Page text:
All fields are required.
By Angela Cotey, Associate Editor
Last month, the Federal Transit Administration gave approval to the Florida Department of Transportation (FDOT) to enter final design for the Central Florida Commuter Rail project.
The 61-mile line would run between
DeLand, Orlando, downtown Kissimmee and Poinciana, providing a transportation alternative to area commuters.
The region’s population is expected to more than double during the next 50 years. Between 2000 and 2004 alone, more than 200,000 additional vehicles were registered in central Florida. In addition, the area’s tourism industry continues to attract about 50 million visitors annually.
The line will run along existing CSX Transportation right of way. FDOT will fund and operate the line for the first seven years of operation. Beyond that, the Central Florida Commuter Rail Commission — which was created by FDOT in August 2007 to serve in an advisory role — will assume operations and local governments will provide operating funds, says Tawny Olore, FDOT’s project manager for the Central Florida Commuter Rail project.
In August 2006, FDOT signed an agreement in principle with CSXT to purchase the right of way.
“We’ve always looked at this as a good transit corridor,” says Olore. “It’s been around since the 1800s and the Orlando metropolitan area grew up around it, so it goes through every one of our major Orlando suburbs.”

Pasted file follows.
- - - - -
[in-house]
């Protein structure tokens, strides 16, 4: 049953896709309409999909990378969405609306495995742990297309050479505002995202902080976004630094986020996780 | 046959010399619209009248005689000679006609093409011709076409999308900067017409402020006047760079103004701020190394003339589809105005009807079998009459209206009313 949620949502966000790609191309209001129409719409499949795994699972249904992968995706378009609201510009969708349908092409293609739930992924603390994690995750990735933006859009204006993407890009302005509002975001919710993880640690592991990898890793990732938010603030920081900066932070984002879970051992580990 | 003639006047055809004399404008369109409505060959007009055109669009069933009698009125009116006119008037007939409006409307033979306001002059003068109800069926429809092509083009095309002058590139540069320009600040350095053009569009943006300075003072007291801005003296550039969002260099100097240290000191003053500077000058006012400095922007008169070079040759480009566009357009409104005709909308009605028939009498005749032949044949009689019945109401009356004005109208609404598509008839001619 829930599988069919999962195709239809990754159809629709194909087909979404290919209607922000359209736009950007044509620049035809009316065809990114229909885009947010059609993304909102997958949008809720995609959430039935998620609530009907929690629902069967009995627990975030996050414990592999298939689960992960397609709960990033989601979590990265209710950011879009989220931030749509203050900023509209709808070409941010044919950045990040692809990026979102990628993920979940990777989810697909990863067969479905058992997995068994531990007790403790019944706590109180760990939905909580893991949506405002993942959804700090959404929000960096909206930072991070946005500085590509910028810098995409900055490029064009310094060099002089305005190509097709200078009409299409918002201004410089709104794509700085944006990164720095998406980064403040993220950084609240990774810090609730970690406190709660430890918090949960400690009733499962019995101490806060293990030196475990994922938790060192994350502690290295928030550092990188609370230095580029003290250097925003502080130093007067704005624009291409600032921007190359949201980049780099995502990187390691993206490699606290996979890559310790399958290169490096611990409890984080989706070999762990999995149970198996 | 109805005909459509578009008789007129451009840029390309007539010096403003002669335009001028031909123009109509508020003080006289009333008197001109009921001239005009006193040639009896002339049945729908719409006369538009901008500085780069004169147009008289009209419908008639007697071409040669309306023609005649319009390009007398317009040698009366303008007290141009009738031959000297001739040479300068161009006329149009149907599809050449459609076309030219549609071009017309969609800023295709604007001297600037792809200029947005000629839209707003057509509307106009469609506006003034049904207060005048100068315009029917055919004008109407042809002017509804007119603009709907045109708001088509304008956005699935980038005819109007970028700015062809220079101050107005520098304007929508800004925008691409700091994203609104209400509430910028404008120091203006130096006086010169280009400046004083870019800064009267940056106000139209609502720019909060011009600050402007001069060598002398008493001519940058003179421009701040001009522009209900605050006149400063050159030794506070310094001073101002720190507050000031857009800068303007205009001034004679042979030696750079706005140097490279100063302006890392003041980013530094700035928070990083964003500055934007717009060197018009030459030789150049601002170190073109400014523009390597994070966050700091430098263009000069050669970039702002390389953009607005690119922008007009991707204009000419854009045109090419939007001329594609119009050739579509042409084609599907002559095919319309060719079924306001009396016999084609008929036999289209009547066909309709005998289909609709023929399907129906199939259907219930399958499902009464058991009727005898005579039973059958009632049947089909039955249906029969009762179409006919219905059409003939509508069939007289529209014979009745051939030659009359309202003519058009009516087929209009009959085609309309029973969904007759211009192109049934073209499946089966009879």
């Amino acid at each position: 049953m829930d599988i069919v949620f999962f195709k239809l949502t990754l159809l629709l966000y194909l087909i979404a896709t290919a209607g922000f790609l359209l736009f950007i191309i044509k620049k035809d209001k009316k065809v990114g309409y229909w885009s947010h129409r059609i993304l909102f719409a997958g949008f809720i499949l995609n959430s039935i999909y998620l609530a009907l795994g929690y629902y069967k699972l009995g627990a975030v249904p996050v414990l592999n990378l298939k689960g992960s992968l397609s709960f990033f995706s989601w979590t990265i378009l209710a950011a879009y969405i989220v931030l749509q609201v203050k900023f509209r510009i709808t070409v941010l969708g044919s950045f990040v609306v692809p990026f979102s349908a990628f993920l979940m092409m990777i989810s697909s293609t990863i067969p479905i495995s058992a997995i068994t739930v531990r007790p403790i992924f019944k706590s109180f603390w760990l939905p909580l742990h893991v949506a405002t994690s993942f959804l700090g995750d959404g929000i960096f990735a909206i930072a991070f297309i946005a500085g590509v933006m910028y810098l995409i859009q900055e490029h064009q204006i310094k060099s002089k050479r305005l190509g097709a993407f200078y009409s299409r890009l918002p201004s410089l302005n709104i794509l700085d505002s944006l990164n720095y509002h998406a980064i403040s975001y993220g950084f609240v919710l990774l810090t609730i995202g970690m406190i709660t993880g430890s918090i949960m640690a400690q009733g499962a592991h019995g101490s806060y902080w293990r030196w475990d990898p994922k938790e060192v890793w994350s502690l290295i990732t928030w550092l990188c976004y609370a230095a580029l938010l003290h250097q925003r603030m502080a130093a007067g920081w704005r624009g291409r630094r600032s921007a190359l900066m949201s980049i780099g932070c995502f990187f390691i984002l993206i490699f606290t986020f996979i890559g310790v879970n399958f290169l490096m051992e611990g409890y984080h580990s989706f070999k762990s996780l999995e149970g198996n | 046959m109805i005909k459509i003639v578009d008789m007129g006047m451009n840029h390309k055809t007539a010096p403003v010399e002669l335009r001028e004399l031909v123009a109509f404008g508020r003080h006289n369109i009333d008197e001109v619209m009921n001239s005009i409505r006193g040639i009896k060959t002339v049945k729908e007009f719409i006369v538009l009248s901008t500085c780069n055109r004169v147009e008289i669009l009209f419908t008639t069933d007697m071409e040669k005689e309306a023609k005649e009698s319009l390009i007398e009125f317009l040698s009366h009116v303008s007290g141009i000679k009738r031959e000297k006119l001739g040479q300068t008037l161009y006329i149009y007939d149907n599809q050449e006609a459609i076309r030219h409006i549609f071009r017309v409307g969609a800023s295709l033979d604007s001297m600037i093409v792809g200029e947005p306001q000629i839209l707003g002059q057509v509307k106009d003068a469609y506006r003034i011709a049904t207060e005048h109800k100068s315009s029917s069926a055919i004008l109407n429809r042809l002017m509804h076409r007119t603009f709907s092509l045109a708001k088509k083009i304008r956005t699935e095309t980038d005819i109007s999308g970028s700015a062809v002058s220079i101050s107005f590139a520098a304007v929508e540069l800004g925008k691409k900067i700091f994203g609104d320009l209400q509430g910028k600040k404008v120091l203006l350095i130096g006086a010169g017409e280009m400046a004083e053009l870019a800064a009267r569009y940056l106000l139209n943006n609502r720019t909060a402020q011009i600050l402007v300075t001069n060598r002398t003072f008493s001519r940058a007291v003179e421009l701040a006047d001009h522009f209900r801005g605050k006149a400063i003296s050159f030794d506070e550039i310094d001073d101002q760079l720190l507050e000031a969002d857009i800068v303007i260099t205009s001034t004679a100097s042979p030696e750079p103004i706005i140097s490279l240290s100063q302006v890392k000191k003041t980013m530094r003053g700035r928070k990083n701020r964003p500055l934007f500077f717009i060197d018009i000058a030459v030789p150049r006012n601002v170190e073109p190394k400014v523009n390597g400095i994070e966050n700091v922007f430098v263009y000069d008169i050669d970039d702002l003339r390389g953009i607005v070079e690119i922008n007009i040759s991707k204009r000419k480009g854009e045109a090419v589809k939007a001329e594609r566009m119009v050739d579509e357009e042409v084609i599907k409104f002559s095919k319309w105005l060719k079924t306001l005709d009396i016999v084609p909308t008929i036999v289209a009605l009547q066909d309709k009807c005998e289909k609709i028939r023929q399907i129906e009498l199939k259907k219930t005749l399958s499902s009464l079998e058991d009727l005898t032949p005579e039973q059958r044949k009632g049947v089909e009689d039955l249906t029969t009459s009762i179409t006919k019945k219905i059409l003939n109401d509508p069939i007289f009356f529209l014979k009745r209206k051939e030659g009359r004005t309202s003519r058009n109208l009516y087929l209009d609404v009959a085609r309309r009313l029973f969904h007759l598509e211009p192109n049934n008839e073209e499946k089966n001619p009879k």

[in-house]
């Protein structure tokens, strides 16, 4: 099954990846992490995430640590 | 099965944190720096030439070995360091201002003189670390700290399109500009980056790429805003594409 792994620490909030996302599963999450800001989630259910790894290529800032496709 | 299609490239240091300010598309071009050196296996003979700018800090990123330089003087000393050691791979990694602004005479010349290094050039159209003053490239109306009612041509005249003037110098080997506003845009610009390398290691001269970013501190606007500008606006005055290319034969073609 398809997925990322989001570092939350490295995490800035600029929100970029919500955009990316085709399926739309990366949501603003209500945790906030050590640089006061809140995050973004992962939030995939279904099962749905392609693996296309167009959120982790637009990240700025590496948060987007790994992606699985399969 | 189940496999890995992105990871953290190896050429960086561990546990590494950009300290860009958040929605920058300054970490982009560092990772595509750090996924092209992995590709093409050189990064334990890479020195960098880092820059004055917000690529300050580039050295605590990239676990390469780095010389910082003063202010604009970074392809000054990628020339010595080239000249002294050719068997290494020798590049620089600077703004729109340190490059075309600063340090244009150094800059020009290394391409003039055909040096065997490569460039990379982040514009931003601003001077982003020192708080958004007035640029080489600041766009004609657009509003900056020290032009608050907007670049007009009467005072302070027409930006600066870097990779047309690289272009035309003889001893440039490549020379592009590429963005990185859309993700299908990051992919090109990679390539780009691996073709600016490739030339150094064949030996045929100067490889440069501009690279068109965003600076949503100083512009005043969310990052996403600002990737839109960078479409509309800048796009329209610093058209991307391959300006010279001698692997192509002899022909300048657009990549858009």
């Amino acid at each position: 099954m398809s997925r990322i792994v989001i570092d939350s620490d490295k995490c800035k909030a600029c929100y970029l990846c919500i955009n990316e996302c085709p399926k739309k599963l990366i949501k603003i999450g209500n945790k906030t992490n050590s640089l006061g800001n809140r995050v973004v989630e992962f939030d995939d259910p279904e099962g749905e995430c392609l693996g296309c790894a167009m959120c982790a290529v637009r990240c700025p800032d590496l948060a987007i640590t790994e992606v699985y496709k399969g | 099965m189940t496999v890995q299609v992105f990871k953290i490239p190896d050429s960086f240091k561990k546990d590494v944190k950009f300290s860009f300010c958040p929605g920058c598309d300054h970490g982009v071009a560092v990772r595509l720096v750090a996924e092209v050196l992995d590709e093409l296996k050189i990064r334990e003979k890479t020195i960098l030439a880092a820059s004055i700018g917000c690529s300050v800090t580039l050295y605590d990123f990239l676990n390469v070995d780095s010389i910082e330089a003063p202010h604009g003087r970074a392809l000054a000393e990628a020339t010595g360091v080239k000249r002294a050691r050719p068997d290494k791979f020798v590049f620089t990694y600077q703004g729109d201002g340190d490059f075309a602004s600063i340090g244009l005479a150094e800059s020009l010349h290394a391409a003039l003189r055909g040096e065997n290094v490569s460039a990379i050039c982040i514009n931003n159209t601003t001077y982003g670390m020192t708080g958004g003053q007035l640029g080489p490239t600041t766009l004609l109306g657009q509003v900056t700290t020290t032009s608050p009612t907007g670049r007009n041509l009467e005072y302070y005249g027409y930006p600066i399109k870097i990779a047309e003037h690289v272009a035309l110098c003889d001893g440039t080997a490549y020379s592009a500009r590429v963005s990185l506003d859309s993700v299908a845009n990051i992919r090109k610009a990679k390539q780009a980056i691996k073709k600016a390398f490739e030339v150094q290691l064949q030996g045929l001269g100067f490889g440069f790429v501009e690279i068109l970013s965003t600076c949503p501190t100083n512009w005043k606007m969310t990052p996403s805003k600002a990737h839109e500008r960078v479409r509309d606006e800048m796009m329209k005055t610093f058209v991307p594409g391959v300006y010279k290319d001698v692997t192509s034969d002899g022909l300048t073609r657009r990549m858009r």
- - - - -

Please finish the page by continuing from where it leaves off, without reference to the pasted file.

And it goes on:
The parties, which expect to close on the transaction in early 2009, already have hammered out an operating agreement under which FDOT will dispatch all trains, including freight, and conduct all line maintenance for the first seven years. The commission then will assume control. Passenger trains will run on the line 19 hours per day, including a 12-hour passenger-train-only window; freight trains will have exclusive access to the line five hours daily.
Fifty percent of the $615 million project will be funded with federal dollars (FDOT hopes to obtain a Full Funding Grant Agreement from the FTA by September 2009). In addition, state and local governments will each provide a 25 percent match.
FDOT plans to complete the project in phases, concentrating first on a 32-mile corridor between DeBary and Orlando. The agency will construct 18 miles of double track, build 12 stations and add a new signal system. Phase I is expected to be complete by 2011. Phase II — which would run north to DeBary and south to Poinciana — is scheduled to be complete in 2013 and calls for adding five stations, a new signal system and 29 miles of double tracking.
FDOT will operate self-propelled
diesel-multiple units on the line. The agency already has purchased five of the double-decker vehicles.
Now, FDOT expects to enter into a contract with a design-build firm and soon apply for the FFGA.
— Angela Cotey